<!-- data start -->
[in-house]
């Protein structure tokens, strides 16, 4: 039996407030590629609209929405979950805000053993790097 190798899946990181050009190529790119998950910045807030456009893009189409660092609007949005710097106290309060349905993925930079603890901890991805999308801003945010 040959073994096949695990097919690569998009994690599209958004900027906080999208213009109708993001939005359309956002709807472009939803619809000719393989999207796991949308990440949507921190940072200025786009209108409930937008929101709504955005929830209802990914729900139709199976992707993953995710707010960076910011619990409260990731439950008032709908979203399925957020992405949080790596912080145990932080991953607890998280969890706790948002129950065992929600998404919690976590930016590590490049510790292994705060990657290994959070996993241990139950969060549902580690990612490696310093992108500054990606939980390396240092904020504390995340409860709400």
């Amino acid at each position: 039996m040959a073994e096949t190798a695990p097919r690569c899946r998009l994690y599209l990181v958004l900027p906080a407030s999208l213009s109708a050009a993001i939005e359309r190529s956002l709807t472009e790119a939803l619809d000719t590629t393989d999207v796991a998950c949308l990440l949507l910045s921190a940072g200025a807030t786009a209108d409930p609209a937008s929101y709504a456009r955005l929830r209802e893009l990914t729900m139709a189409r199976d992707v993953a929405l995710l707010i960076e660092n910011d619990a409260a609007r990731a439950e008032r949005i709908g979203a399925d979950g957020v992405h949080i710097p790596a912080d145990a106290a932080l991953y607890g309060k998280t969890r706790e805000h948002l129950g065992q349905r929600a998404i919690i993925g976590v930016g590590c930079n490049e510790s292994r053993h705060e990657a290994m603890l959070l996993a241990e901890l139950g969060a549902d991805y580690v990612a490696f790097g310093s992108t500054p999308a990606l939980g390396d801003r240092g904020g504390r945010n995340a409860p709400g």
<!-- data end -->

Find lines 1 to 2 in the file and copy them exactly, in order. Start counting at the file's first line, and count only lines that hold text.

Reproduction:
[in-house]
């Protein structure tokens, strides 16, 4: 039996407030590629609209929405979950805000053993790097 190798899946990181050009190529790119998950910045807030456009893009189409660092609007949005710097106290309060349905993925930079603890901890991805999308801003945010 040959073994096949695990097919690569998009994690599209958004900027906080999208213009109708993001939005359309956002709807472009939803619809000719393989999207796991949308990440949507921190940072200025786009209108409930937008929101709504955005929830209802990914729900139709199976992707993953995710707010960076910011619990409260990731439950008032709908979203399925957020992405949080790596912080145990932080991953607890998280969890706790948002129950065992929600998404919690976590930016590590490049510790292994705060990657290994959070996993241990139950969060549902580690990612490696310093992108500054990606939980390396240092904020504390995340409860709400």